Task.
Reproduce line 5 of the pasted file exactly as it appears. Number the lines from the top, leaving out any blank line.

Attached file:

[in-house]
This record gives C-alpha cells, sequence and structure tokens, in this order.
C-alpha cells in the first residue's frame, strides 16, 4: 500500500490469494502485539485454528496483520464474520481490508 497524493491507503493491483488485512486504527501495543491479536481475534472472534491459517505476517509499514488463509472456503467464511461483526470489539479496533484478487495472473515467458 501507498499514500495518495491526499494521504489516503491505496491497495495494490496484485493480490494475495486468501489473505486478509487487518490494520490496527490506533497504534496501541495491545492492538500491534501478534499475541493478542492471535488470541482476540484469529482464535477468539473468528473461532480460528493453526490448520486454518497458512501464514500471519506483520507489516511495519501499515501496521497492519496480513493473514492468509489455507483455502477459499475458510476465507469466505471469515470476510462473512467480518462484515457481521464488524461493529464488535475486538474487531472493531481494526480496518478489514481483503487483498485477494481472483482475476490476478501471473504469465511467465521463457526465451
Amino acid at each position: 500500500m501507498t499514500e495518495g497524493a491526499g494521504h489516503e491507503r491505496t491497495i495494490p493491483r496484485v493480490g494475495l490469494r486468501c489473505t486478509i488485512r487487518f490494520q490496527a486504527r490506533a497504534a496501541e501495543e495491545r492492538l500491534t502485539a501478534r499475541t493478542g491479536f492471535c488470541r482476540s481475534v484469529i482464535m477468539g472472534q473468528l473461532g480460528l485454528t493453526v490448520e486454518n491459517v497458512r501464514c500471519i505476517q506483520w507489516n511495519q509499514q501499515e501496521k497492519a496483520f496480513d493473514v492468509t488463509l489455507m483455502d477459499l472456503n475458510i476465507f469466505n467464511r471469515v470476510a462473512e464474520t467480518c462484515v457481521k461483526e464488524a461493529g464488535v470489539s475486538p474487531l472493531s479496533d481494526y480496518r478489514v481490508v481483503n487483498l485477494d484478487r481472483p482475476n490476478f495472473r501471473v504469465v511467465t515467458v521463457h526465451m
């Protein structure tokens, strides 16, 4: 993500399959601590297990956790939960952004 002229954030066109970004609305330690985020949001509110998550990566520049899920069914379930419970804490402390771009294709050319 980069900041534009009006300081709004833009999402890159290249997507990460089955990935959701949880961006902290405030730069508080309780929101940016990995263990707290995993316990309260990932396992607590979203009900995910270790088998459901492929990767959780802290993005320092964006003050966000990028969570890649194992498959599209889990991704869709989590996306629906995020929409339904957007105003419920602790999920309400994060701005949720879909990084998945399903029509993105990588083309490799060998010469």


């Protein structure tokens, strides 16, 4: 993500399959601590297990956790939960952004 002229954030066109970004609305330690985020949001509110998550990566520049899920069914379930419970804490402390771009294709050319 980069900041534009009006300081709004833009999402890159290249997507990460089955990935959701949880961006902290405030730069508080309780929101940016990995263990707290995993316990309260990932396992607590979203009900995910270790088998459901492929990767959780802290993005320092964006003050966000990028969570890649194992498959599209889990991704869709989590996306629906995020929409339904957007105003419920602790999920309400994060701005949720879909990084998945399903029509993105990588083309490799060998010469």